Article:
The problem of attributes becomes more important when we use intangible ones. 'The apple is red', illustrates attributes simply, where if I think it IS green, then either you, or I err. The attribute 'wrong' will cause much more controversy! It means that either you or I has the attribute of wrongness. But what does 'wrongness' mean? If we died and our bodies dissected, the dissector would find no wrongness in either of us! Wrongness is not a physical thing that can be found in us. Clearly, we cannot touch or see 'wrongness'. Can we see wrongness in behaviour? Of course not. We can describe it as a moral quality, but is that something we can perceive? Philosophers believe that the use of attributes can lead us into all kinds of nonsense, and the followers of eprime suggest that by eliminating the verb 'to be', many of these problems can be resolved.
In explaining wrongness, I have said that "someone might utter the words, 'You are wrong!'" However, Does that mean I have assumed philosophical nominalism - apart from the words, a class or group has nothing else in common? Although Nominalism appears more rational, it also shows that in trying to eliminate Aristotle, I have introduced another theory (Nominalism). This seems inevitable, after all we always have to make assumptions, but it also brings out the fact that language represents our belief systems, or the belief systems of long ago!
When we use the verb 'to be' as an attribute, we imply that things are:
That is, they are objective, absolute, abbreviated and therefore controversial.
Science teachers tell their students that do science in an objective way, and objectivity seems important to them. Yet, it conceals the lie 'that things persist permanenty and absolutely', when humans alone think this. Do those nebulous and airy creatures who live in the asteroid belt have the same physics that we have? Don't we have our viewpoints because we have our eyes, ears and sensors, and with a different biology, we would have a different world view? I think we would!
You can imagine the long and heated discussions on 'Men are selfish' and similar statements. However, according to some, the use of the verb 'to be' causes the problem. By eliminating the verb 'to be' we eliminate the problem! Let us illustrate this by translating the above statements into E-Prime. Statements using 'is' in common with many present tense verbs can imply the unquestionable truth of the statement.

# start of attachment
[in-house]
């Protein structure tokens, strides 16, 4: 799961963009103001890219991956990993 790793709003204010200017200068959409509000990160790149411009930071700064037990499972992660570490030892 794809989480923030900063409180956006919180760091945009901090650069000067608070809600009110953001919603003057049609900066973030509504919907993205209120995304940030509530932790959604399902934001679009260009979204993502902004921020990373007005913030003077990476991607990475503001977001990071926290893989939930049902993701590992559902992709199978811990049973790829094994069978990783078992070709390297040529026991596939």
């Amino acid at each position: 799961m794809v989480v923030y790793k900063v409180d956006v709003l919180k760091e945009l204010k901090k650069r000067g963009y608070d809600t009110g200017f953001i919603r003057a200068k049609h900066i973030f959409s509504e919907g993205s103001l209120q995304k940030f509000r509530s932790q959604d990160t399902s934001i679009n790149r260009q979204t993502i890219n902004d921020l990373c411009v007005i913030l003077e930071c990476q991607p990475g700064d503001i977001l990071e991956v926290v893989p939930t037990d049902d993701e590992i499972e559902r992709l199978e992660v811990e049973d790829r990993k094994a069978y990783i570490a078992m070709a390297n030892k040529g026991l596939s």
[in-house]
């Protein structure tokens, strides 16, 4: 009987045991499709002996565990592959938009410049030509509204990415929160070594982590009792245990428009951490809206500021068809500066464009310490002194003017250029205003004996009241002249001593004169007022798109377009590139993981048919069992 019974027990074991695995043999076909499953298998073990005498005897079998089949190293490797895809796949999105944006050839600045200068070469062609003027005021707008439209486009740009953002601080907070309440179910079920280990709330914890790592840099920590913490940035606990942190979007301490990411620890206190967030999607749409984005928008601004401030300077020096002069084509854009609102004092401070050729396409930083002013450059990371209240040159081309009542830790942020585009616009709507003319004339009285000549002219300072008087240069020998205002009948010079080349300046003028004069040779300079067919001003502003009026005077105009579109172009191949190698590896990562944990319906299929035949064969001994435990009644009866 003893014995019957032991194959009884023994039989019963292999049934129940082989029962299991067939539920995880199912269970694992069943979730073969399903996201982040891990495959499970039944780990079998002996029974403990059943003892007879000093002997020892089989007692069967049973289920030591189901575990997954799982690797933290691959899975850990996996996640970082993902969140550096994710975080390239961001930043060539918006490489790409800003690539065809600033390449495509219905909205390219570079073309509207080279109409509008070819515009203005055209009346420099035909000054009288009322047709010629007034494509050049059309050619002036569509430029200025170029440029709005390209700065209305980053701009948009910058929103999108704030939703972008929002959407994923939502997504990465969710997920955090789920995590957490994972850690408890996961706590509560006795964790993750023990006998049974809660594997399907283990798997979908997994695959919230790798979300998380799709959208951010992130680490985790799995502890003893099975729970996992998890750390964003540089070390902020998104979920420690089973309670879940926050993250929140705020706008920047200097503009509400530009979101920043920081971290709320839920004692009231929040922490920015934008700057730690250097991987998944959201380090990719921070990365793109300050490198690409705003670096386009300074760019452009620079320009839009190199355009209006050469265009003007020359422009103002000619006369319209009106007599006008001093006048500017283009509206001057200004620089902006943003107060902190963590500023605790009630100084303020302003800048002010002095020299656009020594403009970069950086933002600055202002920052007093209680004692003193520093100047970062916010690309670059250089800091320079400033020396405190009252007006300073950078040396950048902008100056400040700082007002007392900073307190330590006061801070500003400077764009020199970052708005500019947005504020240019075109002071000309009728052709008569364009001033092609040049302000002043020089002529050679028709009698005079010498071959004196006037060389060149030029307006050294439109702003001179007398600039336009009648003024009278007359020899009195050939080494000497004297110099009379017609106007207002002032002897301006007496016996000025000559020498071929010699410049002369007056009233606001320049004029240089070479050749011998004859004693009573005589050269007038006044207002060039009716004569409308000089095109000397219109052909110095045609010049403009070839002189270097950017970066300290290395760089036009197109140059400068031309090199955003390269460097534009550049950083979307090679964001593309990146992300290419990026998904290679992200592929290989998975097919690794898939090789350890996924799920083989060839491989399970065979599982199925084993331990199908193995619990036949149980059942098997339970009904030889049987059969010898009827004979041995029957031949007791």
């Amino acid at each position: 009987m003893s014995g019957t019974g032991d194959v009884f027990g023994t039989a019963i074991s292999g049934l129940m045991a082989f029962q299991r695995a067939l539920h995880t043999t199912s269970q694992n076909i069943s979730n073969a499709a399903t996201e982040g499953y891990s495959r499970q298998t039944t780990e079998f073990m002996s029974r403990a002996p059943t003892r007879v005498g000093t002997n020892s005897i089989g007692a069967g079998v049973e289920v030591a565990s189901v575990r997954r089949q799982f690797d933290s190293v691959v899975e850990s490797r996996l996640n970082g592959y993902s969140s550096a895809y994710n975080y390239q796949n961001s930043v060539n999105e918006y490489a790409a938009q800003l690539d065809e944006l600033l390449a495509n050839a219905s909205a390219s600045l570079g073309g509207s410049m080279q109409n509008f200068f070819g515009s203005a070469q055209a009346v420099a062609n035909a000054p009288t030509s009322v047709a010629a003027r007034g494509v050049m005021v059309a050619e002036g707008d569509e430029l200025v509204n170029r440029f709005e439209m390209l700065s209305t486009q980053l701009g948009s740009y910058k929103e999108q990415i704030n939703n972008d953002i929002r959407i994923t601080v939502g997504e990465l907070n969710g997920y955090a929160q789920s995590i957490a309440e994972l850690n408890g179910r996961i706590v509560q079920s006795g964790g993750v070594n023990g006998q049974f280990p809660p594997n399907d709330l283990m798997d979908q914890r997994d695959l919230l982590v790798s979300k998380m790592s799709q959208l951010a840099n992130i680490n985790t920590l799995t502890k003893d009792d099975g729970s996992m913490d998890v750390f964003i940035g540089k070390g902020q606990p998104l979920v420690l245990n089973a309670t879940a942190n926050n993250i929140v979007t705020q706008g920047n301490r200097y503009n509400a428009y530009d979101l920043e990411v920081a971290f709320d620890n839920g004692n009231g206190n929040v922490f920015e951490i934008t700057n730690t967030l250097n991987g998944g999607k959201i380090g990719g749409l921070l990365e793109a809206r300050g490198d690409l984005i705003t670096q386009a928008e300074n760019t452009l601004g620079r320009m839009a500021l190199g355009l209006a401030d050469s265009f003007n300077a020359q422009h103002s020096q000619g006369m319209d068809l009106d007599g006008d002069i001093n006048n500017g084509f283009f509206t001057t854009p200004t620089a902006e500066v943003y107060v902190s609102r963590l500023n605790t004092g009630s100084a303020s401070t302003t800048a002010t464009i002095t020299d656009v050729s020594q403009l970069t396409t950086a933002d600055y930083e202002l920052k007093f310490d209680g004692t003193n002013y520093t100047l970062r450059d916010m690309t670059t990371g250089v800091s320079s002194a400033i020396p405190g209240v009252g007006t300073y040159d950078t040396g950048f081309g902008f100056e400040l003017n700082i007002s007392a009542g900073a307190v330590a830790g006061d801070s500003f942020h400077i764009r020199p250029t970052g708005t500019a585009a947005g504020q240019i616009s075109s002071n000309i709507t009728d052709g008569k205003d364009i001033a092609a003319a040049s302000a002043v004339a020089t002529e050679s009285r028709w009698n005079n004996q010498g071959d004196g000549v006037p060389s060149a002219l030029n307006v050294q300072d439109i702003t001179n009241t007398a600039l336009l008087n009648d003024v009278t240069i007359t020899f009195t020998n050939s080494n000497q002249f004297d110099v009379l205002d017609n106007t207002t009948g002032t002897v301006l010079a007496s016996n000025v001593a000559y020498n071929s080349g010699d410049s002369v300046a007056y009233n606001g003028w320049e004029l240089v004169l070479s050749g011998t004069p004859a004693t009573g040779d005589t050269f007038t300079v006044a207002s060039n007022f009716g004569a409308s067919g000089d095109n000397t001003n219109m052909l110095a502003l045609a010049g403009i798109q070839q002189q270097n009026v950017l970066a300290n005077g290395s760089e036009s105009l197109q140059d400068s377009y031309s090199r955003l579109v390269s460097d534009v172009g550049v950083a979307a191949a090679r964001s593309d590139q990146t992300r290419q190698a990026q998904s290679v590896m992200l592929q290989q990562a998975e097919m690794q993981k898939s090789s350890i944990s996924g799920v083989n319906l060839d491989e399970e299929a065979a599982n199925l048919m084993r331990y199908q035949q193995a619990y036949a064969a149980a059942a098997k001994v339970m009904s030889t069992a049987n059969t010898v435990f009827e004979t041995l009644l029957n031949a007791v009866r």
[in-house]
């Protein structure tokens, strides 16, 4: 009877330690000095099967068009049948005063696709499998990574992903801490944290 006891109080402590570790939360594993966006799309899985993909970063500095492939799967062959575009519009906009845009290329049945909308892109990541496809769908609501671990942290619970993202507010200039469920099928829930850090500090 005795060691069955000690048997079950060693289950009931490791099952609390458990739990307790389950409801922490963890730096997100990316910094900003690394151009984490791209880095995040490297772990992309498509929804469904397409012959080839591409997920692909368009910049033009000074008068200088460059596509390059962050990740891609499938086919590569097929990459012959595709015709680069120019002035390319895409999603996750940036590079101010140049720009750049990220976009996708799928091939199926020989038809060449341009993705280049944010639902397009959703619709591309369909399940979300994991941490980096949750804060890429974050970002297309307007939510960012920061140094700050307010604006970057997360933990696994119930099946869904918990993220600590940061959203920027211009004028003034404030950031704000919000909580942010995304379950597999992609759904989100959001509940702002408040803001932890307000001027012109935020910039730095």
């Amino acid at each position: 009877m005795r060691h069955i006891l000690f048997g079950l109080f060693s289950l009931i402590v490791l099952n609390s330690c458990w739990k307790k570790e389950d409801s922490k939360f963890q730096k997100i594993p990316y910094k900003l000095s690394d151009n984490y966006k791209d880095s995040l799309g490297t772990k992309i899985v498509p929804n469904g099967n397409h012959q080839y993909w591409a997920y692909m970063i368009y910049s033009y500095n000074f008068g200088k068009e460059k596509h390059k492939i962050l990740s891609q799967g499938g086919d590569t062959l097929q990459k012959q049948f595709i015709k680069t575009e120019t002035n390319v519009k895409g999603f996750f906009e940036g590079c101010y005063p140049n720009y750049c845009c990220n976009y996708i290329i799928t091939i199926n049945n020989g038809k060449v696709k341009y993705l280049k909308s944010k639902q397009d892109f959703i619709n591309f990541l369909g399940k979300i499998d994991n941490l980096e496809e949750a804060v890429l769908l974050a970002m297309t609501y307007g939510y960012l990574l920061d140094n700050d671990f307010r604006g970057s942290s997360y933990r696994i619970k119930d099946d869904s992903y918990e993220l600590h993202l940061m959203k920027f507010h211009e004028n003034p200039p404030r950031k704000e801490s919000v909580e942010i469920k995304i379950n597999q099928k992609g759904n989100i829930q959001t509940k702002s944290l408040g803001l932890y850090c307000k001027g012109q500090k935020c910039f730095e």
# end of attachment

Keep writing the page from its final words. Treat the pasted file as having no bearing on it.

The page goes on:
When we translate the 'to be' statements into E-Prime, then they appear to me less absolute, objective and less controversial. Some statement appear complete nonsense. Where they would tend to lead us to hasty conclusions, they become more factual.
Should we translate all English into E-Prime
Firstly, consider the use of 'to be' in the following sentences:
This use of the verb 'to be' in the progressive senses doesn't appear to involve predication and identity, and does not appear easy to translate without losing important meanings in the language. To use 'continues to ...', etc, makes for strange English! 'At this moment I continue to garden.'
Also consider the following:
In the sentences, we do not know the doer, or we do not consider the doer important, or if we identified the doer, we might confuse the reader. For instance, we might say:
Bill Boggs & Co built the house in 1903.But this might lead the reader to wonder why we mentioned Bill Boggs and to wonder its significance, when it has no significance at all.
Either we use 'got' as a replacement in these passive sentences, or we reveal the agent:
Does eliminating the verb 'to be' in these make any improvements? If a co-operative built the house, then this appears worth saying, but surely not 'builders' - this seems so obviouse! If a team of housewives completed the work, then this seems interesting and worth noting, but 'workers ... ' If the local mechanic examined the victims, this too appears worth saying, but surely not 'the doctors ...'
Having said this, many passive constructions conceal vagueness and possibly mislead so the active expression appears better on most occasions. For example:
Without the verb 'to be' these statements would be very difficult to express! Yet we could express them as (in one of many ways):
How to translate English into E-Prime
Use 'appears to me/ you/ them', 'seems to me', 'looks to me', etc.
Translations into e-prime should be natural. Using appears, etc solves the problem by using ready made solutions. Better solutions would use more accurate language.